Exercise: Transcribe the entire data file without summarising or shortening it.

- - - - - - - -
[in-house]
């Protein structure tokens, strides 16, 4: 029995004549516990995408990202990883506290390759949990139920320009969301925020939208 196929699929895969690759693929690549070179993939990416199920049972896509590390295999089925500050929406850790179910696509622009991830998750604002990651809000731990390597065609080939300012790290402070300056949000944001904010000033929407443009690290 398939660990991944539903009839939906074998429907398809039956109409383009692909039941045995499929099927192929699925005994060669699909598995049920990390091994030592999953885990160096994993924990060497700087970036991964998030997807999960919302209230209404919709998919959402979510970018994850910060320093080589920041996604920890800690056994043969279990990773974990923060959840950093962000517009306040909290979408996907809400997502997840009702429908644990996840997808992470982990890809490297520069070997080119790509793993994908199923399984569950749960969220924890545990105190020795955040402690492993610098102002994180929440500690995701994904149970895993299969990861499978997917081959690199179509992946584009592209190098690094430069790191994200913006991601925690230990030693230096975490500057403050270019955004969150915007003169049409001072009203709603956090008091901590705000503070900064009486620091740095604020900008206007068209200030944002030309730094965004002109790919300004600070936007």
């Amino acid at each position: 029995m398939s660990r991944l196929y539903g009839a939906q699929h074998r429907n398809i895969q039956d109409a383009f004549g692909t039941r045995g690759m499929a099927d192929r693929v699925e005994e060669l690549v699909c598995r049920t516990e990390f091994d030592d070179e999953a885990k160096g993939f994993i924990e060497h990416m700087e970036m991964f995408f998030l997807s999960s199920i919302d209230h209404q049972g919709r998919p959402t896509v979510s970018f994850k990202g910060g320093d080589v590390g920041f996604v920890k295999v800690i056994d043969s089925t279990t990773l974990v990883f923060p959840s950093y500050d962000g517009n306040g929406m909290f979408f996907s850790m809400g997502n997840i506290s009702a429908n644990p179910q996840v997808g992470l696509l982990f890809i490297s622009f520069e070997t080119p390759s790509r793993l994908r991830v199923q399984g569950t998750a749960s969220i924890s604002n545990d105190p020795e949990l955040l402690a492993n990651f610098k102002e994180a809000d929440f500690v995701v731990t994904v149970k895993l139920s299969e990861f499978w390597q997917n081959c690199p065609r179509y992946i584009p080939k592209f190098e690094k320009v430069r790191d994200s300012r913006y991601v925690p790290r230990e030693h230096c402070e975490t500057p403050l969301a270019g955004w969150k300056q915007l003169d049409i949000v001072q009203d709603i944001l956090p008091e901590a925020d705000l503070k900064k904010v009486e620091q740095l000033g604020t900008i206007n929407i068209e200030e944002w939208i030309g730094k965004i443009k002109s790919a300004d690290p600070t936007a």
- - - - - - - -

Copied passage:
[in-house]
């Protein structure tokens, strides 16, 4: 029995004549516990995408990202990883506290390759949990139920320009969301925020939208 196929699929895969690759693929690549070179993939990416199920049972896509590390295999089925500050929406850790179910696509622009991830998750604002990651809000731990390597065609080939300012790290402070300056949000944001904010000033929407443009690290 398939660990991944539903009839939906074998429907398809039956109409383009692909039941045995499929099927192929699925005994060669699909598995049920990390091994030592999953885990160096994993924990060497700087970036991964998030997807999960919302209230209404919709998919959402979510970018994850910060320093080589920041996604920890800690056994043969279990990773974990923060959840950093962000517009306040909290979408996907809400997502997840009702429908644990996840997808992470982990890809490297520069070997080119790509793993994908199923399984569950749960969220924890545990105190020795955040402690492993610098102002994180929440500690995701994904149970895993299969990861499978997917081959690199179509992946584009592209190098690094430069790191994200913006991601925690230990030693230096975490500057403050270019955004969150915007003169049409001072009203709603956090008091901590705000503070900064009486620091740095604020900008206007068209200030944002030309730094965004002109790919300004600070936007």
């Amino acid at each position: 029995m398939s660990r991944l196929y539903g009839a939906q699929h074998r429907n398809i895969q039956d109409a383009f004549g692909t039941r045995g690759m499929a099927d192929r693929v699925e005994e060669l690549v699909c598995r049920t516990e990390f091994d030592d070179e999953a885990k160096g993939f994993i924990e060497h990416m700087e970036m991964f995408f998030l997807s999960s199920i919302d209230h209404q049972g919709r998919p959402t896509v979510s970018f994850k990202g910060g320093d080589v590390g920041f996604v920890k295999v800690i056994d043969s089925t279990t990773l974990v990883f923060p959840s950093y500050d962000g517009n306040g929406m909290f979408f996907s850790m809400g997502n997840i506290s009702a429908n644990p179910q996840v997808g992470l696509l982990f890809i490297s622009f520069e070997t080119p390759s790509r793993l994908r991830v199923q399984g569950t998750a749960s969220i924890s604002n545990d105190p020795e949990l955040l402690a492993n990651f610098k102002e994180a809000d929440f500690v995701v731990t994904v149970k895993l139920s299969e990861f499978w390597q997917n081959c690199p065609r179509y992946i584009p080939k592209f190098e690094k320009v430069r790191d994200s300012r913006y991601v925690p790290r230990e030693h230096c402070e975490t500057p403050l969301a270019g955004w969150k300056q915007l003169d049409i949000v001072q009203d709603i944001l956090p008091e901590a925020d705000l503070k900064k904010v009486e620091q740095l000033g604020t900008i206007n929407i068209e200030e944002w939208i030309g730094k965004i443009k002109s790919a300004d690290p600070t936007a």